As I was writing this blog post, I came across a related post on Matt Ridley’s Rational Optimist blog which discusses one educational innovation.   The excerpt below demonstrates how embedded the one-size-fits-all model is in our thinking:

Everybody knows that the Internet will transform education, but nobody yet knows how. Most of the models sound like dull attempts to reproduce, at a distance, the medieval habit of schooling—one teacher telling a bunch of children what to think. Now, though, I think I have glimpsed a better idea: the self-organized learning environment (SOLE).

Perhaps SOLE is a better idea than our current model, or perhaps its a better idea for some people and not for others. Our problem with education is that as soon as we see promise in something like this, we want to scale it to everybody.  The iPhone, while a remarkably successful product, does not meet the needs and preferences of everybody. Other phones are selling fine for those who have different tastes.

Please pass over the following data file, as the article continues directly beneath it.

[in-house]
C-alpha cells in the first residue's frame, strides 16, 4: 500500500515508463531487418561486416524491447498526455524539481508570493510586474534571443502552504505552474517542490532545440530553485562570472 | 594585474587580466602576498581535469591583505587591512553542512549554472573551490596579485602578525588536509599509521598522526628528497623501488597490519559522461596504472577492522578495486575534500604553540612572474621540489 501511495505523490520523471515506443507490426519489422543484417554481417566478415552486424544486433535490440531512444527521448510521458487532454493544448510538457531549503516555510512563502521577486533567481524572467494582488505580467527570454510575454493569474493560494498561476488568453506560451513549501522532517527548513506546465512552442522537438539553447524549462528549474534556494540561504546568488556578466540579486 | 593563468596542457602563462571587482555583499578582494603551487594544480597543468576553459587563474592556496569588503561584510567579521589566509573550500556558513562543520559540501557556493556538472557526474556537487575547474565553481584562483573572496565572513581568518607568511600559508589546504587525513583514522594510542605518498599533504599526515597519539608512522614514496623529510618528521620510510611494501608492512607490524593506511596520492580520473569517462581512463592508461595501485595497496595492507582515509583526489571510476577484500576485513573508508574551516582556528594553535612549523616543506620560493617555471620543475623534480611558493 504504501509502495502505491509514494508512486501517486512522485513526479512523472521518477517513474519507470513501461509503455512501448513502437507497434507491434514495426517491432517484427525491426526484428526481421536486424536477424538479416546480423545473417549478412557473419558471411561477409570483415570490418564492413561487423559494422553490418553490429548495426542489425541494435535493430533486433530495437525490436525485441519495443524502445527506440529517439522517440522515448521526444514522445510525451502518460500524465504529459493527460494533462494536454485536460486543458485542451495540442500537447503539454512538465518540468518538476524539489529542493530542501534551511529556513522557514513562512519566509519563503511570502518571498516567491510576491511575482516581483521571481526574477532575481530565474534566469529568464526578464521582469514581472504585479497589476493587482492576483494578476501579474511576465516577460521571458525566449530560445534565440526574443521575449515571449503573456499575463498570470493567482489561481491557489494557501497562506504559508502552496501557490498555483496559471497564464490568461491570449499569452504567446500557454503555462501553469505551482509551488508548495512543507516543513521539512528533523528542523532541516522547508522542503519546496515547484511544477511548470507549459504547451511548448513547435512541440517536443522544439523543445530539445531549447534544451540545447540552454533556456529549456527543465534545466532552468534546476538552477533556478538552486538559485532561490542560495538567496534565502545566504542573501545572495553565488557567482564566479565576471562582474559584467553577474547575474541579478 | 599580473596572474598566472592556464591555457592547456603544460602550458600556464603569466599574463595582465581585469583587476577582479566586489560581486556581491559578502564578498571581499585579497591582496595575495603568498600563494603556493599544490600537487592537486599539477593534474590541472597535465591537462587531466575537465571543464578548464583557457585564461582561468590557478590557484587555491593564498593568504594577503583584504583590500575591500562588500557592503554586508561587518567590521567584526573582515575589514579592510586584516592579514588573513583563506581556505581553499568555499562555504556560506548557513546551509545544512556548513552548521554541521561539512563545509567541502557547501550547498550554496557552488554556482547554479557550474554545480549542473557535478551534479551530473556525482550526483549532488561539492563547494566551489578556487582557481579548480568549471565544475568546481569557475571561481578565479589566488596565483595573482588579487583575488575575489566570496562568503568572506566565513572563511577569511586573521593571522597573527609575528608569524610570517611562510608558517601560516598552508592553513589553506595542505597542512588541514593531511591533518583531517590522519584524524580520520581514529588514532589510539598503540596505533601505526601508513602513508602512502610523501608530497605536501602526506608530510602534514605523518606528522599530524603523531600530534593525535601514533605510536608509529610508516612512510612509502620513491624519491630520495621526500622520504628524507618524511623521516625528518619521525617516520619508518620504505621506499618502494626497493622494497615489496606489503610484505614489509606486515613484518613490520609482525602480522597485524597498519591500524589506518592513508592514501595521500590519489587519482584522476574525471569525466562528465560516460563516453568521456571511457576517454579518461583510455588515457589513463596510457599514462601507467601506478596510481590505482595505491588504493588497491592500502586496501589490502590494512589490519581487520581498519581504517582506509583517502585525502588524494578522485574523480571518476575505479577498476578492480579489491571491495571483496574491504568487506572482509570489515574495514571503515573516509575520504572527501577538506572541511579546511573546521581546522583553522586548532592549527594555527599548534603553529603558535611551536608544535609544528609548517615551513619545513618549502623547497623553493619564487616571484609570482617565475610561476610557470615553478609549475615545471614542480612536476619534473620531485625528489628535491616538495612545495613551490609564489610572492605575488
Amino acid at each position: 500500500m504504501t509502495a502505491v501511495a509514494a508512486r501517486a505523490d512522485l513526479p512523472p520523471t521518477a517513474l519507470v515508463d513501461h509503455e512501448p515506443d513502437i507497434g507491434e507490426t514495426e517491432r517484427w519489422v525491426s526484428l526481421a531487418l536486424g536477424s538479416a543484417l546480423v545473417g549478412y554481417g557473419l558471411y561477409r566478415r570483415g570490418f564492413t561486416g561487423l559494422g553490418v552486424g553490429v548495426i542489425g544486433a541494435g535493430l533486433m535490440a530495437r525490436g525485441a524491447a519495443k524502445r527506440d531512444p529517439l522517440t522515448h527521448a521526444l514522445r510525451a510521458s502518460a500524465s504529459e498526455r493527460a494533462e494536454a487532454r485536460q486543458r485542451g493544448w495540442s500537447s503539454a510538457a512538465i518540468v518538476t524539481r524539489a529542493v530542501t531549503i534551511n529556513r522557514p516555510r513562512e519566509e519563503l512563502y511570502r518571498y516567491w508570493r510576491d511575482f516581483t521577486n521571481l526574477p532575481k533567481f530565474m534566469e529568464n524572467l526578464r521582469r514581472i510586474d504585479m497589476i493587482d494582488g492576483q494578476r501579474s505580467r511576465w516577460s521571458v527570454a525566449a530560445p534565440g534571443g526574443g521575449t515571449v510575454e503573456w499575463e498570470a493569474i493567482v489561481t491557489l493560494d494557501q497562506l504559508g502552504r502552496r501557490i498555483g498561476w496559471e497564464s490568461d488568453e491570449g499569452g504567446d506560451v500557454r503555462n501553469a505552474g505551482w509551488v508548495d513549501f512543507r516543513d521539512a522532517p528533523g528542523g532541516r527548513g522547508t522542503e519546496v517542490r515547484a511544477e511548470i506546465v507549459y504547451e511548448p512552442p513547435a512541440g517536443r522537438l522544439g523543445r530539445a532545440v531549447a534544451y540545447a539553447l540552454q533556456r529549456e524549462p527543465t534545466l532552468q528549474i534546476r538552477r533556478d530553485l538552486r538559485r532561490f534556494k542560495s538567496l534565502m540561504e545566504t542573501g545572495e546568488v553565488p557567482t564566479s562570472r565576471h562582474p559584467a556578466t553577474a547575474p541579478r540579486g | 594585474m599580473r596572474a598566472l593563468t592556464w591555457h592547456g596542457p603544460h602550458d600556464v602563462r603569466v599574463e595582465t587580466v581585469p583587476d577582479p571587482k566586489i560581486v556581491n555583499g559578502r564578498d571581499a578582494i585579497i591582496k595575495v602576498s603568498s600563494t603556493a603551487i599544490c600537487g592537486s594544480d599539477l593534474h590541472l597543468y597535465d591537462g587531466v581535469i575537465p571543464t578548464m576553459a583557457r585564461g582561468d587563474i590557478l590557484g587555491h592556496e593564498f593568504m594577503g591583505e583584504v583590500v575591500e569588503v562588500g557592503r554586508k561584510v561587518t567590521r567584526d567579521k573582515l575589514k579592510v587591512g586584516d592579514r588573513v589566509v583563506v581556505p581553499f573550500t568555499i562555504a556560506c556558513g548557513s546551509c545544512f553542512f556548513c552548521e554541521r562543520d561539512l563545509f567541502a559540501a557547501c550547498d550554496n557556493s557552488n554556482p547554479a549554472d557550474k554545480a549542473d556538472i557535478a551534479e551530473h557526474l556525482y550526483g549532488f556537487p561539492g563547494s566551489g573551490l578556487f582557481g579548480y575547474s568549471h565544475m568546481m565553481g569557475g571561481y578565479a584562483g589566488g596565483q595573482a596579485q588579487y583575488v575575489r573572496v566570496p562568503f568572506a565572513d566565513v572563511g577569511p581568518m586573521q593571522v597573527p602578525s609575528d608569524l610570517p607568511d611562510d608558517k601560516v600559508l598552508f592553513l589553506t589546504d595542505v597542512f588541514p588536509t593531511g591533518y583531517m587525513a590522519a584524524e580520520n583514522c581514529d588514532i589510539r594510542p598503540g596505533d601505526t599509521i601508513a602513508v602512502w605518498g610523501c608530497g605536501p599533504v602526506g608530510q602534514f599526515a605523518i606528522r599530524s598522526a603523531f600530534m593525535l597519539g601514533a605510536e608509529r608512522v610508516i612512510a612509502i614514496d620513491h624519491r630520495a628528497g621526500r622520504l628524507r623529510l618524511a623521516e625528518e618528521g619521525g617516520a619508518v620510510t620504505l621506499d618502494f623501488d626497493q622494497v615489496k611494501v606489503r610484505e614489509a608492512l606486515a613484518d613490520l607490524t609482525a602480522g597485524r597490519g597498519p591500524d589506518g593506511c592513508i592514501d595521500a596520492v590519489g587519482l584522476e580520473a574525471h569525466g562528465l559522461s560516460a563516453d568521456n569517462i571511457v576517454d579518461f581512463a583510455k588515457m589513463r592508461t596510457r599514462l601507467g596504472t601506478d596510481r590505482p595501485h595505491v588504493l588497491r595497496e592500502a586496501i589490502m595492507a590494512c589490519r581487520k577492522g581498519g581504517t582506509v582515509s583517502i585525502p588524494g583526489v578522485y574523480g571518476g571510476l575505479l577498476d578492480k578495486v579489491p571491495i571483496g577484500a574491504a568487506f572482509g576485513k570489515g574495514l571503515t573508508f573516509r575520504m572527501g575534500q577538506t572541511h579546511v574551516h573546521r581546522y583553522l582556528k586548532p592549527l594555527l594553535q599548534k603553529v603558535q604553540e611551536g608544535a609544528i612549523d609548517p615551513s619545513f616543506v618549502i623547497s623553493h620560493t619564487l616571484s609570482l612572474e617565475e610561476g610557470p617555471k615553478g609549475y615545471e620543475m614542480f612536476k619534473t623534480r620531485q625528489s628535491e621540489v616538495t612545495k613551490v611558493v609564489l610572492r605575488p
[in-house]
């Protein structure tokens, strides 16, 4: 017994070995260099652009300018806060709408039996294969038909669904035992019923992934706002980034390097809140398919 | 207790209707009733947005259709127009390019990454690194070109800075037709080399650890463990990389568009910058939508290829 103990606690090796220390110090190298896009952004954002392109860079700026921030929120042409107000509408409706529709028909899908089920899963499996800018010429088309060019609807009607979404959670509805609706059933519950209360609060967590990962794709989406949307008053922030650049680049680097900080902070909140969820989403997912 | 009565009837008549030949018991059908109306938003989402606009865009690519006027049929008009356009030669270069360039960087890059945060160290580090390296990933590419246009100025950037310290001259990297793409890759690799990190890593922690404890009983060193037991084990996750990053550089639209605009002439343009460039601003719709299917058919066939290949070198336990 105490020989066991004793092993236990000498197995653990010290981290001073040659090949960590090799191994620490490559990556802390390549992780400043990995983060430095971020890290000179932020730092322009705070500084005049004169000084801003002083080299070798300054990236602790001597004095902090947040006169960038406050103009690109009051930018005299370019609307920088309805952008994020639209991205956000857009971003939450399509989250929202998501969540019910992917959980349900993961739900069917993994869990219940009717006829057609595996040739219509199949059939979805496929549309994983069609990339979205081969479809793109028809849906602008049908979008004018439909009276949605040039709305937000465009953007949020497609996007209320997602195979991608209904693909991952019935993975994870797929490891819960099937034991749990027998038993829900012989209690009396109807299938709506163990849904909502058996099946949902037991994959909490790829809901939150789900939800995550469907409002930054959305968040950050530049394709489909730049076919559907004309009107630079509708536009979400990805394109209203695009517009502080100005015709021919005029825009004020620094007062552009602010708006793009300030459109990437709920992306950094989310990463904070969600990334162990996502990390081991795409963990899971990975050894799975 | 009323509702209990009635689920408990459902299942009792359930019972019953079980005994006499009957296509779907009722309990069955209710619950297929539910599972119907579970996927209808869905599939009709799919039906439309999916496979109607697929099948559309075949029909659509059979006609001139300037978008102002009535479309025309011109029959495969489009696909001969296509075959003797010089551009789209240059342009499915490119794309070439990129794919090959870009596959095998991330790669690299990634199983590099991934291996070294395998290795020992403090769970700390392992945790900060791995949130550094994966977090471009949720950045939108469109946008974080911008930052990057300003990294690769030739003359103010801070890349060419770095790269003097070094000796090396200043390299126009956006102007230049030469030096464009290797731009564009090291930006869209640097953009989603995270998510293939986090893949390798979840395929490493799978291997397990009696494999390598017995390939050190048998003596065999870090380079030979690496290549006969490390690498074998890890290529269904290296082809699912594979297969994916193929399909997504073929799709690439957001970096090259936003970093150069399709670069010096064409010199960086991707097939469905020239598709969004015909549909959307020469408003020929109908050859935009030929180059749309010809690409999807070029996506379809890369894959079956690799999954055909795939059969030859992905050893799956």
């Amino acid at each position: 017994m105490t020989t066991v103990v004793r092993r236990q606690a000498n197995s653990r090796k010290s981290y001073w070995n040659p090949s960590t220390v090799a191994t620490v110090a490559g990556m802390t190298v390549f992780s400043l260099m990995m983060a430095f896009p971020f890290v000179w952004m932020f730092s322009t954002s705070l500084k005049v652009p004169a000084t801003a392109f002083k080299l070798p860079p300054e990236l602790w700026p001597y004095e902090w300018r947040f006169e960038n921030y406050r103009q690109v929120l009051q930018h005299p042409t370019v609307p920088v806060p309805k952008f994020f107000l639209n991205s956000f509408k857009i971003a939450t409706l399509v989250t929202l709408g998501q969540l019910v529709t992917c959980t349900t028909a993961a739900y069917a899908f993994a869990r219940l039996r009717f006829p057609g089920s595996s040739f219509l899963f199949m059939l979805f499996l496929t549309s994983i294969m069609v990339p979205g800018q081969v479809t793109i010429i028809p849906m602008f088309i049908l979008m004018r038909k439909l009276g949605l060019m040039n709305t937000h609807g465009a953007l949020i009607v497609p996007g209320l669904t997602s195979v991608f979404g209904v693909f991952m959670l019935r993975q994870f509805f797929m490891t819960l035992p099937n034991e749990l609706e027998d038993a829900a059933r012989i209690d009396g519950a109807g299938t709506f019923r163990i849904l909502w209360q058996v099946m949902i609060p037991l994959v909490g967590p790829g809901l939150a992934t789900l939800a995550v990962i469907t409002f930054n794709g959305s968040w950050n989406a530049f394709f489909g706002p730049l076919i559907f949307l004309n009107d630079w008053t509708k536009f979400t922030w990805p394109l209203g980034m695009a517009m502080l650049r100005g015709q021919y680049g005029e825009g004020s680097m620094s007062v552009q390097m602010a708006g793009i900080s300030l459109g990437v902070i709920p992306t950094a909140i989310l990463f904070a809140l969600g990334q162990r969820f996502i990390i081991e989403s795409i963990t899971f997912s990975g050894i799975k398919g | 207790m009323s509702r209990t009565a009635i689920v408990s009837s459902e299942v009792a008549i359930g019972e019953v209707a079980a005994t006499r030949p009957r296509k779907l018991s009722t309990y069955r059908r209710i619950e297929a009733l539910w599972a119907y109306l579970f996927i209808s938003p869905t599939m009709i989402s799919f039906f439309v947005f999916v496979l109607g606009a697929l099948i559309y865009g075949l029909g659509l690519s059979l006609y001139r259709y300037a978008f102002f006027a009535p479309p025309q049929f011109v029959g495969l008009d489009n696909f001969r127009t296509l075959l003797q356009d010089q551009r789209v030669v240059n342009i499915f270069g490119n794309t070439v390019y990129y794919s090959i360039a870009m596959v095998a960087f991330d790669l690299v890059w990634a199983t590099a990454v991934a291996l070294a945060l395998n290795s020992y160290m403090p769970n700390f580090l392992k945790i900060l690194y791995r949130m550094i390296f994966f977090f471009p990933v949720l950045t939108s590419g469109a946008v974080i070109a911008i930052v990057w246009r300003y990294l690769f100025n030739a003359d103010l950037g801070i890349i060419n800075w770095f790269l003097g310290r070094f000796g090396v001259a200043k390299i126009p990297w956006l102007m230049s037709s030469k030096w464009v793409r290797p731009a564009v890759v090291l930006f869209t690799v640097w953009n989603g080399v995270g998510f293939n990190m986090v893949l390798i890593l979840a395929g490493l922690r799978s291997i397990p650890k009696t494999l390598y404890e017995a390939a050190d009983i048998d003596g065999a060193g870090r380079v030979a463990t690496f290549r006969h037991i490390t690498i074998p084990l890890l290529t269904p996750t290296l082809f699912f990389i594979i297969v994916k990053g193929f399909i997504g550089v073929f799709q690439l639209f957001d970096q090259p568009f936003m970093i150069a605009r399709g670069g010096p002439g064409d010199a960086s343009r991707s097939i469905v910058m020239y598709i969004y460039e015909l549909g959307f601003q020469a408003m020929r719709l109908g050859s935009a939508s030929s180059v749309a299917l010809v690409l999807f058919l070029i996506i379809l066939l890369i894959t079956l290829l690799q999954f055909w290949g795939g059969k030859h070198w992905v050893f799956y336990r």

If we want to improve education, I recommend that we remove barriers to experimentation and allow different variations to emerge to meet varying tastes rather than trying to find the next one-size-fits-all solution.

8 thoughts on “Education: It Doesn’t Need to be One-Size-Fits-All

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  2. we could also abandon standard(ized) tests. for some reason ive always been a good test-taker. i think i can make good ‘guesstimations’. many tests test the ability to take tests, and not the ability to perform the skill that the test is designed to analyze. i think the reason for this you have described quite well – we are all different. i like the running shoe analogy, because if we tested folks on how quickly they could run a 100 yard dash, we shouldnt care what kind of shoes they are wearing. im not sure that we should even care about how quickly they can finish; maybe its more important that they can cross the finish line ‘eventually’.